References[edit]

  1. ^ a b c Frasca, Ralph (1989). "William Conant Church (11 August 1836–23 May 1917) and Francis Pharcellus Church (22 February 1839–11 April 1906)". Dictionary of Literary Biography. Farmington Hills, Michigan: Gale.
  2. ^ Gilbert, Kevin (2015). "Famous New Yorker: Francis Pharcellus Church" (PDF). New York News Publisher's Association. Retrieved January 1, 2021.
  3. ^ "Francis P. Church". The New York Times. April 13, 1906. ISSN 0362-4331. Retrieved December 20, 2021.
  4. ^ Campbell 2006, pp. 129–130.
  5. ^ Campbell 2006, p. 23.
  6. ^ a b Campbell 2006, p. 132.
  7. ^ a b Quigg, H. D. (December 22, 1958). "Virginia Tells of Santa Query 61 Years Past". Deseret News. Salt Lake City, Utah. p. 12. Retrieved December 2, 2022 – via Newspapers.com.
  8. ^ a b Strauss, Valerie (December 25, 2014). "Virginia of 'Yes, Virginia, there is a Santa Claus' grew up to be a teacher". The Washington Post. Retrieved January 1, 2021.
  9. ^ a b c "'Is There a Santa Claus?' The Sun's Virginia of 1897 Tells her Own Virginia That There Is, and Proves It". The Sun. New York City. December 25, 1914. p. 5. Retrieved December 2, 2022.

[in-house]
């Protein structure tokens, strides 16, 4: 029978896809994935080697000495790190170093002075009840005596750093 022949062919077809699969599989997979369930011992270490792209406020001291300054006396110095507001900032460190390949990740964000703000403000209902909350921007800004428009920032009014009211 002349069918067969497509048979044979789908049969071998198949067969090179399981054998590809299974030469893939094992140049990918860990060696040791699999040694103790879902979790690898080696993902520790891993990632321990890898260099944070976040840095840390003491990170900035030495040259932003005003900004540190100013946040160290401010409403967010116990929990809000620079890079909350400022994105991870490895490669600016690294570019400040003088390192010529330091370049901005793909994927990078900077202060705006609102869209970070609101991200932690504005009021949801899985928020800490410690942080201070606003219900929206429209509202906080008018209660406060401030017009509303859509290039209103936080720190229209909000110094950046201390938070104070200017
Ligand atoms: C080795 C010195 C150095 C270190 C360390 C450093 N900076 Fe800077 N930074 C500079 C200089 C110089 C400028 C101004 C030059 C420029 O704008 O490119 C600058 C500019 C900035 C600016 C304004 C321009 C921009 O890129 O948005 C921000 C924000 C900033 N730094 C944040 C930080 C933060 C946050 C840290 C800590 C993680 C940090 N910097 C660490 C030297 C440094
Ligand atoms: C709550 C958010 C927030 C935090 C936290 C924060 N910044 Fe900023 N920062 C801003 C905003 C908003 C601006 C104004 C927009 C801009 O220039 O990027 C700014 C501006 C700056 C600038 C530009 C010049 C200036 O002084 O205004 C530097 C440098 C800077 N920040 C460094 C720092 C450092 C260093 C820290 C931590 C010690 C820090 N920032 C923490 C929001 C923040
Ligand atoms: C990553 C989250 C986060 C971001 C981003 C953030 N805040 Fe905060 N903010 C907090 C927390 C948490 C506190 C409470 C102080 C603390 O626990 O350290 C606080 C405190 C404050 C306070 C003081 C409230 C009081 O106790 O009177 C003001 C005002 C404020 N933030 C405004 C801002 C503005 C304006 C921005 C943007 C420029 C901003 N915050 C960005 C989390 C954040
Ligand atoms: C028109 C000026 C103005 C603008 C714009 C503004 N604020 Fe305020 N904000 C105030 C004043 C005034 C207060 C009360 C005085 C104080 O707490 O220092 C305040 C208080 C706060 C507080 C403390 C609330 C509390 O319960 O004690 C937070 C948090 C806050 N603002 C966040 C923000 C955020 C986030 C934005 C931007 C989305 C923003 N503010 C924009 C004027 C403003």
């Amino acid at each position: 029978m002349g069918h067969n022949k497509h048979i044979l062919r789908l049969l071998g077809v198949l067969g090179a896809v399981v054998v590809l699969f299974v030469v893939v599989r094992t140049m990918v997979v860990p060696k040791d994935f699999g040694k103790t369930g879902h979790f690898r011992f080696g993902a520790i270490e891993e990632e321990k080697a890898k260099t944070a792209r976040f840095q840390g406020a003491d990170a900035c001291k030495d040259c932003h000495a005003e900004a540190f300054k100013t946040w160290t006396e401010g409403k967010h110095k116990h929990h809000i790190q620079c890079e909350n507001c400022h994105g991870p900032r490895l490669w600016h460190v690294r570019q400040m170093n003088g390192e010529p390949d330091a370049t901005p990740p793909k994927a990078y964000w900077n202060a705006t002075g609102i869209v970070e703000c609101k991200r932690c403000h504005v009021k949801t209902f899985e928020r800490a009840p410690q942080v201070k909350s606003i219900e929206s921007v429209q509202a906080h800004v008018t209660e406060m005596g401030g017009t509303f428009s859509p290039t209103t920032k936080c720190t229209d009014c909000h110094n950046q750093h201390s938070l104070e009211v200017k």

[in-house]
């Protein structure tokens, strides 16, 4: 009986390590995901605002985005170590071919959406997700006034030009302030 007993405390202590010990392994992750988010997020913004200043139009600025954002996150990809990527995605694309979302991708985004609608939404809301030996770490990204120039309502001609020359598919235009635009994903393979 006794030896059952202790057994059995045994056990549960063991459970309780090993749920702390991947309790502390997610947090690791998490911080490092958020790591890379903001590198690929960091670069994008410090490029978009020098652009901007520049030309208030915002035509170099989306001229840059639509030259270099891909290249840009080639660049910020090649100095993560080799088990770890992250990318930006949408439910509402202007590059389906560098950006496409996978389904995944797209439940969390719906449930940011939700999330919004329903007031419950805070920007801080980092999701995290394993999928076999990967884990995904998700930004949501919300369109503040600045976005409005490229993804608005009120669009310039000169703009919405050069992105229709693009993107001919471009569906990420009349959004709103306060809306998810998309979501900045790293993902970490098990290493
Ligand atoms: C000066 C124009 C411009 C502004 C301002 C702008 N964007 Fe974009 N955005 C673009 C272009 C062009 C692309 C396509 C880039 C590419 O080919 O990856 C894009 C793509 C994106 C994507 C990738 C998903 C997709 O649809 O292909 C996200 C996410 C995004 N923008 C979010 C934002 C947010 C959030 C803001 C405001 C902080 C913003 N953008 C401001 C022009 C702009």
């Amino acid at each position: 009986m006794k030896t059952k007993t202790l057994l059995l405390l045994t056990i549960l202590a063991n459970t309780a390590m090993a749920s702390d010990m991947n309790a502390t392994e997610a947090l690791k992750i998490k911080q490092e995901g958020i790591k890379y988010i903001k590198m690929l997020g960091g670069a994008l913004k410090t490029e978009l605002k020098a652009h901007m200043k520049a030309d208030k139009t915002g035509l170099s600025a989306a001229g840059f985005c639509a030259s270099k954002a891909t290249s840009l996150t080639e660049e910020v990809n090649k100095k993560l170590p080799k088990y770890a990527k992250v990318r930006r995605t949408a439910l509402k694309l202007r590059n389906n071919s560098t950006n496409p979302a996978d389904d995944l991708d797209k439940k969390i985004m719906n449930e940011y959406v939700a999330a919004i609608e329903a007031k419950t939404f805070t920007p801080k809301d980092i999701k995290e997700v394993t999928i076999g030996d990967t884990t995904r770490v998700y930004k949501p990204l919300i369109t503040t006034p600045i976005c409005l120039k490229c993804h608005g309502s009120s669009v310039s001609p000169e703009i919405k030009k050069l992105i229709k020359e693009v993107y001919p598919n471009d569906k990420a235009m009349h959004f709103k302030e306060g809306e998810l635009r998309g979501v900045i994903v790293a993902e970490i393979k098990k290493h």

10. ^ Campbell 2006, pp. 134–135.
  11. ^ a b Turner 1999, pp. 129–130.
  12. ^ Forbes 2007, p. 90.
  13. ^ a b Ranniello, Bruno (December 25, 1969). "'Yes, Virginia' Editorialist: Francis Pharcellus Church". The Bangor Daily News. p. 22. Retrieved December 20, 2021 – via Newspapers.com.
  14. ^ a b Sebakijje, Lena. "Research Guides: Yes Virginia, there is a Santa Claus: Topics in Chronicling America: Introduction". Library of Congress. Retrieved December 20, 2021.
  15. ^ a b Campbell 2006, p. 127.
  16. ^ Campbell 2006, p. 134.
  17. ^ "Is There a Santa Claus?". The Meriden Weekly Republican. December 16, 1897. p. 9. Retrieved December 7, 2022 – via Newspapers.com.
  18. ^ Campbell 2006, p. 129.
  19. ^ Rooney 2007.
  20. ^ ""Yes, Virginia, There is a Santa Claus"". Newseum. Retrieved January 2, 2022.
  21. ^ a b c Gollom, Mark (December 22, 2019). "Yes, Virginia, your Christmas legacy lives on". CBC News. Retrieved December 22, 2019.
  22. ^ "Yes Virginia – 66 years later". Canadian Broadcasting Corporation. December 24, 1963. Archived from the original on June 5, 2008. Retrieved March 1, 2010.
  23. ^ a b Campbell 2006, p. 128.
  24. ^ a b c Campbell, W. Joseph (Spring 2005). "The grudging emergence of American journalism's classic editorial: New details about 'Is There A Santa Claus?'". American Journalism Review. University of Maryland, College Park: Philip Merrill College of Journalism. 22 (2): 41–61. doi:10.1080/08821127.2005.10677639. ISSN 1067-8654. S2CID 146945285. Retrieved October 29, 2007.